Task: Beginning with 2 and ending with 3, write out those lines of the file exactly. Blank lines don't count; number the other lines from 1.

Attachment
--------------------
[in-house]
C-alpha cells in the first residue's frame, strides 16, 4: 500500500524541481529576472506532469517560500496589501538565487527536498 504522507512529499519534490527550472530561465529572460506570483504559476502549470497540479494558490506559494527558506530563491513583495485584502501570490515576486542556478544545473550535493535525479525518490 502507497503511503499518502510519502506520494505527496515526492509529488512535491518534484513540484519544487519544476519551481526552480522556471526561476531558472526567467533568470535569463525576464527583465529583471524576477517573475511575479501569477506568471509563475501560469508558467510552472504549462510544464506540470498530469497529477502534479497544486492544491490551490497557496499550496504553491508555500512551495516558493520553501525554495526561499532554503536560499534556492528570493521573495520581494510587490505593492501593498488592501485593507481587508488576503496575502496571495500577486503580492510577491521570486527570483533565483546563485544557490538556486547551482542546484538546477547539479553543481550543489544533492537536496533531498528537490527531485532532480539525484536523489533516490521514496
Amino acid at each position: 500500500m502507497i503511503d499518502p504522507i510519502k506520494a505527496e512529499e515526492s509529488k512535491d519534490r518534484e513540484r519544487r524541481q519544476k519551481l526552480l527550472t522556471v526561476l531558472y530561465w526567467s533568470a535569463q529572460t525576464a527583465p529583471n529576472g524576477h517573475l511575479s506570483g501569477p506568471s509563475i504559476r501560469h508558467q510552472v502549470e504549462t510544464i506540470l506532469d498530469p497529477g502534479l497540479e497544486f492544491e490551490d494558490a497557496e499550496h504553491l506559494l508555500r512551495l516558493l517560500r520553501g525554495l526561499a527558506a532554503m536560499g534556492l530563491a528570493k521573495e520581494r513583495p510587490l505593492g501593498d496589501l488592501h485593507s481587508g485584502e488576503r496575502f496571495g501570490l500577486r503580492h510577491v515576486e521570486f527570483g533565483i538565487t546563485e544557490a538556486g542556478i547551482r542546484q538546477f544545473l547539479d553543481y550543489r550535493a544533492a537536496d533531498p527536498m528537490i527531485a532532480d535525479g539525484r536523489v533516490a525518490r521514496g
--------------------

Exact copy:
C-alpha cells in the first residue's frame, strides 16, 4: 500500500524541481529576472506532469517560500496589501538565487527536498 504522507512529499519534490527550472530561465529572460506570483504559476502549470497540479494558490506559494527558506530563491513583495485584502501570490515576486542556478544545473550535493535525479525518490 502507497503511503499518502510519502506520494505527496515526492509529488512535491518534484513540484519544487519544476519551481526552480522556471526561476531558472526567467533568470535569463525576464527583465529583471524576477517573475511575479501569477506568471509563475501560469508558467510552472504549462510544464506540470498530469497529477502534479497544486492544491490551490497557496499550496504553491508555500512551495516558493520553501525554495526561499532554503536560499534556492528570493521573495520581494510587490505593492501593498488592501485593507481587508488576503496575502496571495500577486503580492510577491521570486527570483533565483546563485544557490538556486547551482542546484538546477547539479553543481550543489544533492537536496533531498528537490527531485532532480539525484536523489533516490521514496
Amino acid at each position: 500500500m502507497i503511503d499518502p504522507i510519502k506520494a505527496e512529499e515526492s509529488k512535491d519534490r518534484e513540484r519544487r524541481q519544476k519551481l526552480l527550472t522556471v526561476l531558472y530561465w526567467s533568470a535569463q529572460t525576464a527583465p529583471n529576472g524576477h517573475l511575479s506570483g501569477p506568471s509563475i504559476r501560469h508558467q510552472v502549470e504549462t510544464i506540470l506532469d498530469p497529477g502534479l497540479e497544486f492544491e490551490d494558490a497557496e499550496h504553491l506559494l508555500r512551495l516558493l517560500r520553501g525554495l526561499a527558506a532554503m536560499g534556492l530563491a528570493k521573495e520581494r513583495p510587490l505593492g501593498d496589501l488592501h485593507s481587508g485584502e488576503r496575502f496571495g501570490l500577486r503580492h510577491v515576486e521570486f527570483g533565483i538565487t546563485e544557490a538556486g542556478i547551482r542546484q538546477f544545473l547539479d553543481y550543489r550535493a544533492a537536496d533531498p527536498m528537490i527531485a532532480d535525479g539525484r536523489v533516490a525518490r521514496g